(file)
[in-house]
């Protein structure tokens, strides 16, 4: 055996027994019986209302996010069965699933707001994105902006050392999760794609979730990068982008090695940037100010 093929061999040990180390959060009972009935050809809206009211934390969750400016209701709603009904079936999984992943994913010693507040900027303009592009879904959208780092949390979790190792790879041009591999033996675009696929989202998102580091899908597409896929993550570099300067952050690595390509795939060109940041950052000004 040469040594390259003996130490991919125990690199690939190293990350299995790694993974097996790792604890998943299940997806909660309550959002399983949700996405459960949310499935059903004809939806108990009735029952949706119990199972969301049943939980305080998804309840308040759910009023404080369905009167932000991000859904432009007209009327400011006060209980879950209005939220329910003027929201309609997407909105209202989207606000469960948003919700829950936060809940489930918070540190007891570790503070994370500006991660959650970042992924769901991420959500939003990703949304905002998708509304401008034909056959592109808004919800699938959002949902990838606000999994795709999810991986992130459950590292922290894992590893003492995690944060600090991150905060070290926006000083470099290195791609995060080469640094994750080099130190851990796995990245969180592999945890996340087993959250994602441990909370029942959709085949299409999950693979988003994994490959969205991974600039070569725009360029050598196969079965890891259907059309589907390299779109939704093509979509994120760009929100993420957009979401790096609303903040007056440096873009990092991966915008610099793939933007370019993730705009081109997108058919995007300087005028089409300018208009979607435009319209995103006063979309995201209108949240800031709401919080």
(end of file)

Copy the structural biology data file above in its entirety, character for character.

[in-house]
């Protein structure tokens, strides 16, 4: 055996027994019986209302996010069965699933707001994105902006050392999760794609979730990068982008090695940037100010 093929061999040990180390959060009972009935050809809206009211934390969750400016209701709603009904079936999984992943994913010693507040900027303009592009879904959208780092949390979790190792790879041009591999033996675009696929989202998102580091899908597409896929993550570099300067952050690595390509795939060109940041950052000004 040469040594390259003996130490991919125990690199690939190293990350299995790694993974097996790792604890998943299940997806909660309550959002399983949700996405459960949310499935059903004809939806108990009735029952949706119990199972969301049943939980305080998804309840308040759910009023404080369905009167932000991000859904432009007209009327400011006060209980879950209005939220329910003027929201309609997407909105209202989207606000469960948003919700829950936060809940489930918070540190007891570790503070994370500006991660959650970042992924769901991420959500939003990703949304905002998708509304401008034909056959592109808004919800699938959002949902990838606000999994795709999810991986992130459950590292922290894992590893003492995690944060600090991150905060070290926006000083470099290195791609995060080469640094994750080099130190851990796995990245969180592999945890996340087993959250994602441990909370029942959709085949299409999950693979988003994994490959969205991974600039070569725009360029050598196969079965890891259907059309589907390299779109939704093509979509994120760009929100993420957009979401790096609303903040007056440096873009990092991966915008610099793939933007370019993730705009081109997108058919995007300087005028089409300018208009979607435009319209995103006063979309995201209108949240800031709401919080």